By: Amy Fredrickson

Baroque painter and prolific draftsman Giovanni Francesco Barbieri, known as Guercino, died on 22 December 1666 in Bologna. He was born on 8 February 1591 in Cento, a rural town located near Ferrara in Emilia-Romagna. According to his contemporary biographer Carlo Cesare Malvasia, Guercino was nicknamed “the squinter” after he was left cross-eyed following a childhood accident

Guercino trained locally in the art of drawing; however, he was largely a self-taught artist. He entered Benedetto Gennari the Elder’s workshop where he remained until Gennari’s death in 1610. Guercino’s paintings display a clear influence from both the Ferrarese and Bolognese schools. Moreover, his works especially show the influence of Ludovico Carracci.

In 1613, Guercino received his first commission, which was acquired through his friend and supporter, Father Antonio Mirandola. He painted an altarpiece depicting the Glory of All Saints for the church of Santo Spirito in Cento.  

Other notable private commissions followed, such as frescoes in the Provenzale and Panini residences in Cento. Guercino also had notable commissions from the Medici and Gonzaga families.  

In 1621, Pope Gregory XV invited Guercino to Rome, where the artist stayed for close to three years. He played an influential role in the development of Roman High Baroque art. One of Guercino’s largest commissions was the decoration of the Casino Ludovisi, for the Pope’s nephew. The main fresco, a portrait of Aurora, exhibits Guercino’s mastery of foreshortening, which was used to create the illusion that there was no ceiling to the viewer.

After Pope Gregory XV died in 1623 Guercino returned to Cento, where he opened a bustling studio. His reputation was solidified in Rome, and his works were sought after internationally. He received commissions from King Charles I of England and Marie de’ Medici, Queen Mother of France. In fact, he turned down the opportunity to be a court artist in both London and Paris.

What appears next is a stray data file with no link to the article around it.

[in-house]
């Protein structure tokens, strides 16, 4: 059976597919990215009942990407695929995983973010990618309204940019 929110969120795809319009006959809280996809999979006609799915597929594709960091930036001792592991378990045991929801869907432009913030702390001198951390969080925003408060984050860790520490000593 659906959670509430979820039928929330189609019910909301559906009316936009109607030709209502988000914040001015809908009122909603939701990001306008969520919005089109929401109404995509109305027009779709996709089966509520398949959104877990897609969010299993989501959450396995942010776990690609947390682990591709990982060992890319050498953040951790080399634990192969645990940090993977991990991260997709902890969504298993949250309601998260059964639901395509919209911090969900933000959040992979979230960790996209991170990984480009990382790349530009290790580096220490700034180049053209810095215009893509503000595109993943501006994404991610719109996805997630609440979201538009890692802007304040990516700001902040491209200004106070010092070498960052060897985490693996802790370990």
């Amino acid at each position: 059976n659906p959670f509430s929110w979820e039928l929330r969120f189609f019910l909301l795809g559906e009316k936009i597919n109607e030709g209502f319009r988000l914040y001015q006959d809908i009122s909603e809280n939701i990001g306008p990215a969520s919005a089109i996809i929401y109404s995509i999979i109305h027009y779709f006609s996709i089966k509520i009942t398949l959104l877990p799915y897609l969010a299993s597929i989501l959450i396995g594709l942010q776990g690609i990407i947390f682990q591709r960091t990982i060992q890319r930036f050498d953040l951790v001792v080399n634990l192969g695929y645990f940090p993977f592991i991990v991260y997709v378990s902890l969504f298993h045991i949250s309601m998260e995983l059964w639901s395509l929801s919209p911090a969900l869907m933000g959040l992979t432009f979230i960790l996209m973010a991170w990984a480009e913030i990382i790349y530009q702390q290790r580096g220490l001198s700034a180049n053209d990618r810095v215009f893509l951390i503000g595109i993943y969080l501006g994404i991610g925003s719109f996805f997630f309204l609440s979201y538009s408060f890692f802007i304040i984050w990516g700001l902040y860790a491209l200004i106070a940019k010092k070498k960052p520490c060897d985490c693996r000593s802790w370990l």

When Guido Reni died in 1642, Guercino moved to Bologna where he ran his studio and was the lead painter until his death in 1666. 


Griswold, William M., “Guercino,” Metropolitan Museum of Art Bulletin 48 (Spring 1991).

Mahon, Denis and Nicholas Turner, The Drawings of Guercino in the Collection of Her Majesty the Queen at Windsor Castle, (Cambridge, 1989).

Malvasia, Carlo Cesare, Felsina pittrice: Vite de’ pittori bolognesi. 2 vols. (2nd ed., Bologna, 1841).


Semiramis Called to Arms, 1645, Oil on canvas, 130 x 152 cm, Private Collection.

Hersilia Separating Romulus and Tatius, 1645, Oil on canvas, 253 x 267 cm, Musée du Louvre, Paris. 

The Flagellation of Christ, 1657, Oil on canvas 250 x 185 cm, Galleria Nazionale d’Arte Antica, Rome. 

The Entombment of Christ, 1656, Oil on canvas, Art Institute, Chicago.

Samson Captured by the Philistines, 1619, Oil on canvas, 191 x 237 cm, Metropolitan Museum of Art, New York.

Et in Arcadia Ego, 1618-22, Oil on canvas, 82 x 91 cm, Galleria Nazionale d’Arte Antica, Rome.

Portrait of Paul Gregory XV, 1622-23, Oil on canvas, 134 x 98 cm, J. Paul Getty Museum, Los Angeles. 

Aurora, 1621, Fresco, Casino dell’Aurora, Villa Boncompagni, Ludovisi, Rome. 

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